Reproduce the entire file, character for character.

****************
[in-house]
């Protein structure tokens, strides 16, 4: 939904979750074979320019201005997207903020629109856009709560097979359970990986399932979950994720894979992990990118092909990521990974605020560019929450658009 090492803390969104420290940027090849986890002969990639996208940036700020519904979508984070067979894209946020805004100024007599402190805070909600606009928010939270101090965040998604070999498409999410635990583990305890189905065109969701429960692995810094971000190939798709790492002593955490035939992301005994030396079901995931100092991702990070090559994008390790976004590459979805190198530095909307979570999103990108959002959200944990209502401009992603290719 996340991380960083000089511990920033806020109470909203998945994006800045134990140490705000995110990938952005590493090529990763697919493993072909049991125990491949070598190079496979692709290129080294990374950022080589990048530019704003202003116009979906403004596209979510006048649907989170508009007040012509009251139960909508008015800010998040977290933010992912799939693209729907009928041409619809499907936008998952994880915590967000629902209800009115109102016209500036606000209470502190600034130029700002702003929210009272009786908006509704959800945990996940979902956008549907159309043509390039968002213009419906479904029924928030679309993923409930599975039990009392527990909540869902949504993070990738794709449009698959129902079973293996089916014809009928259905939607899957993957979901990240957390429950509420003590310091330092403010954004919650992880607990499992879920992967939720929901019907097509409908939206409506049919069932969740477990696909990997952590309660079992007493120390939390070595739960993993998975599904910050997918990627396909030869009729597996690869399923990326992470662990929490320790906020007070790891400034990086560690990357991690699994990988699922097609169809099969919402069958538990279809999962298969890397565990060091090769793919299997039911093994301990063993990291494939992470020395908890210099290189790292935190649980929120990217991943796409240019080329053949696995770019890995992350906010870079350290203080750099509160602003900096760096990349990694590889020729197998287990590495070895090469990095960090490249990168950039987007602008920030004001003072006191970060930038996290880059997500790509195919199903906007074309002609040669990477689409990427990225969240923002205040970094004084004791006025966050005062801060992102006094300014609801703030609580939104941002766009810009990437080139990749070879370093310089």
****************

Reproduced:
[in-house]
């Protein structure tokens, strides 16, 4: 939904979750074979320019201005997207903020629109856009709560097979359970990986399932979950994720894979992990990118092909990521990974605020560019929450658009 090492803390969104420290940027090849986890002969990639996208940036700020519904979508984070067979894209946020805004100024007599402190805070909600606009928010939270101090965040998604070999498409999410635990583990305890189905065109969701429960692995810094971000190939798709790492002593955490035939992301005994030396079901995931100092991702990070090559994008390790976004590459979805190198530095909307979570999103990108959002959200944990209502401009992603290719 996340991380960083000089511990920033806020109470909203998945994006800045134990140490705000995110990938952005590493090529990763697919493993072909049991125990491949070598190079496979692709290129080294990374950022080589990048530019704003202003116009979906403004596209979510006048649907989170508009007040012509009251139960909508008015800010998040977290933010992912799939693209729907009928041409619809499907936008998952994880915590967000629902209800009115109102016209500036606000209470502190600034130029700002702003929210009272009786908006509704959800945990996940979902956008549907159309043509390039968002213009419906479904029924928030679309993923409930599975039990009392527990909540869902949504993070990738794709449009698959129902079973293996089916014809009928259905939607899957993957979901990240957390429950509420003590310091330092403010954004919650992880607990499992879920992967939720929901019907097509409908939206409506049919069932969740477990696909990997952590309660079992007493120390939390070595739960993993998975599904910050997918990627396909030869009729597996690869399923990326992470662990929490320790906020007070790891400034990086560690990357991690699994990988699922097609169809099969919402069958538990279809999962298969890397565990060091090769793919299997039911093994301990063993990291494939992470020395908890210099290189790292935190649980929120990217991943796409240019080329053949696995770019890995992350906010870079350290203080750099509160602003900096760096990349990694590889020729197998287990590495070895090469990095960090490249990168950039987007602008920030004001003072006191970060930038996290880059997500790509195919199903906007074309002609040669990477689409990427990225969240923002205040970094004084004791006025966050005062801060992102006094300014609801703030609580939104941002766009810009990437080139990749070879370093310089």